When you file bankruptcy, whether Chapter 7 or Chapter 13, you have to itemize your monthly living expenses on Schedule J. The bankruptcy form itself has various categories, food, clothes, utilities, medical care, and so on. Recreation is one category in which you could put cigarette smoking expense.
Here in the Eastern District of Michigan, the Detroit bankruptcy court, I never list more than $100 per month for one debtor in this category. It is difficult to justify more than that, in lieu of paying back creditors.
However, a two pack a day habit, if cigarettes cost $8 per pack, is $487 per month, according to the calculator at the.
My friend, California bankruptcy attorney Cathy Moran, has also posted on the topic of cigarette expenses in bankruptcy.
I have been talking about Schedule J, what I call, “the real numbers.” There are also the “fake numbers”, in the means test. Real is what your life costs you now, and going forward. Fake, is the last six complete months before you filed bankruptcy. I say fake, because you might have been pulling down good bucks in a great job for five of those months, then been laid off. But those five good months of income are on that form.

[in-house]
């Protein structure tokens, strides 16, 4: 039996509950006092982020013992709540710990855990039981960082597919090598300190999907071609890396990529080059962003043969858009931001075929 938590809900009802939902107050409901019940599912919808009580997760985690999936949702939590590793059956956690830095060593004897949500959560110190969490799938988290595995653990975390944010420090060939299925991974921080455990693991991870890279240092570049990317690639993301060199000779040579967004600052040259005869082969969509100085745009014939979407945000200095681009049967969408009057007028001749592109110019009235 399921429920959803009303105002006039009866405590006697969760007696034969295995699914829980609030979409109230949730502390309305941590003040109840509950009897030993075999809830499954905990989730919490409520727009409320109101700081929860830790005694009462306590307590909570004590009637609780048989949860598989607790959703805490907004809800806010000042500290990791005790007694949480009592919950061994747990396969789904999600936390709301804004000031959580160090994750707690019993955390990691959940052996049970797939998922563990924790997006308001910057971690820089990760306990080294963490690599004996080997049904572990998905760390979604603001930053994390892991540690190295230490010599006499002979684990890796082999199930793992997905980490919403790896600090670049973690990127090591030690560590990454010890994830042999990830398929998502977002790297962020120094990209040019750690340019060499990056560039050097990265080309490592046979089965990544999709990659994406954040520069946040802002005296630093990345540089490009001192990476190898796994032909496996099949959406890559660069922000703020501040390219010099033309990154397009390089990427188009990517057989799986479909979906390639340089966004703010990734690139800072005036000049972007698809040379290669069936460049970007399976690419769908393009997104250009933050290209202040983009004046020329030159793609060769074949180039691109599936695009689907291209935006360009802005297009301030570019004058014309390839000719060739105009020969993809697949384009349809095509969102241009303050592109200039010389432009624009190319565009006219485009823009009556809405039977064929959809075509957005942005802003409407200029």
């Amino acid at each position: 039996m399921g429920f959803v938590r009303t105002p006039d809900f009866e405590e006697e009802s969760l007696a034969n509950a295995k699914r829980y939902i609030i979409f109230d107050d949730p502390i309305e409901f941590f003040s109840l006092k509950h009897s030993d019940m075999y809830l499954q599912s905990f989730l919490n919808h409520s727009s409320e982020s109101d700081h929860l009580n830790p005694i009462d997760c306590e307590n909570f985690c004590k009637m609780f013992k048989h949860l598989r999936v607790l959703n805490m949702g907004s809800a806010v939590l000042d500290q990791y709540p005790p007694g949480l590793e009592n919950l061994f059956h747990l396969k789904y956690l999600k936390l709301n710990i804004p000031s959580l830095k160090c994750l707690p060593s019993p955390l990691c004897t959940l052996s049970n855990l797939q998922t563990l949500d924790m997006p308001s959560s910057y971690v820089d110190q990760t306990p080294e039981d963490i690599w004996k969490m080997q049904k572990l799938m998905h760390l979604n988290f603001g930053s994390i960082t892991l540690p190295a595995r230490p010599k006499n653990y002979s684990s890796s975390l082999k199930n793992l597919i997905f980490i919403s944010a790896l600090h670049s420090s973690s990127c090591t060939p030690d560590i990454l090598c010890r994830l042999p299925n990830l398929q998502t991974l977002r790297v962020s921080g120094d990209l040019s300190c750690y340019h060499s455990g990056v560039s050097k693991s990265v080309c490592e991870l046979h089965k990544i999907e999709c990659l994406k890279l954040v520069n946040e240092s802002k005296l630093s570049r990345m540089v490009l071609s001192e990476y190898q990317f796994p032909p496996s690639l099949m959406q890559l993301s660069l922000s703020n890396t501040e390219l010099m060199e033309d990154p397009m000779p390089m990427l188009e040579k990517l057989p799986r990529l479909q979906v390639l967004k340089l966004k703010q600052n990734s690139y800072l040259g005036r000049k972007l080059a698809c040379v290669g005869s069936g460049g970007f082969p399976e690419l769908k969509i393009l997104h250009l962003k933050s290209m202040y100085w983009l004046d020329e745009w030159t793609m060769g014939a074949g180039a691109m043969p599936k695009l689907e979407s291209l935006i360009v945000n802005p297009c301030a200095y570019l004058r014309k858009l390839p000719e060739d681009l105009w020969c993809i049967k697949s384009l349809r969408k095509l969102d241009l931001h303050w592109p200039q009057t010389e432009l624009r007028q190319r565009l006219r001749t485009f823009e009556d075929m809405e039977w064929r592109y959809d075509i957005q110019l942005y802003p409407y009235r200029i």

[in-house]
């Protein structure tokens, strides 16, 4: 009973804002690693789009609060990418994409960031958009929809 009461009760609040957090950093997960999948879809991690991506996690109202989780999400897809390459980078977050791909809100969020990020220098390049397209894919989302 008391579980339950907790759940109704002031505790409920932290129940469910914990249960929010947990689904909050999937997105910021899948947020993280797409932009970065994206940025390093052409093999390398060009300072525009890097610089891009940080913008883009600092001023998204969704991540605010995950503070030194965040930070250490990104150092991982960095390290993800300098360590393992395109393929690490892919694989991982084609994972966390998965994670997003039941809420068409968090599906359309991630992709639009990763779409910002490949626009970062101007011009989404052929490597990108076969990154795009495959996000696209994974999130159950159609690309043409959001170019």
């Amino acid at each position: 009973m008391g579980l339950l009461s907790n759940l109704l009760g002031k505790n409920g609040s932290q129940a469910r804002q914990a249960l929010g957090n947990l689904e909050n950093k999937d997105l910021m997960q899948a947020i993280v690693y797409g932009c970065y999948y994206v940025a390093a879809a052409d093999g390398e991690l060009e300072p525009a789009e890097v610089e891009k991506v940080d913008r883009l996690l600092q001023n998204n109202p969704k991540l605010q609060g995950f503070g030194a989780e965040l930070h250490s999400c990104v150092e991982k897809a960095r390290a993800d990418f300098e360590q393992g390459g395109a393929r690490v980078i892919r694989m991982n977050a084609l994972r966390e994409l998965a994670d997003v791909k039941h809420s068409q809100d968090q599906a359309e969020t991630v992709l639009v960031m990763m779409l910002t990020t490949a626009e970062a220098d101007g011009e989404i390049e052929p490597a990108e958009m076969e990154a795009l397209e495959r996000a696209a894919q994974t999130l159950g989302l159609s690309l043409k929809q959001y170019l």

No room for cigarette cost in the fake numbers.
And, on the real numbers, even though bankruptcy is federal law, supposedly the same everywhere, it depends on your judge.
Let me back up the truck. If you are in Chapter 7 bankruptcy, the United States Trustee, or a creditor, can file a motion to have your case dismissed for “substantial abuse” if it looks like you could pay your creditors something IF you were in Chapter 13 bankruptcy.
No one can be forced into Chapter 13 bankruptcy, that would violate the 13th Amendment to the Constitution, which abolishes involuntary servitude.
But, if you get tossed out of Chapter 7, that usually is your only option to get relief from creditors.
Some judges say, quit smoking and pay up.
Some courts have said, with smoking or other expenses that we can live without, that the Court will not prohibit you from spending that money, but you have to make it up out of your food or clothing, or cutback in some other legitimate living expense category.
My view, (full disclosure, lifetime non-smoker) my clients are in enough stress without forcing them to quit smoking.
It is not like they got addicted to spite their creditors.
Alas, as with many of my sensible opinions, Judges frequently choose another view.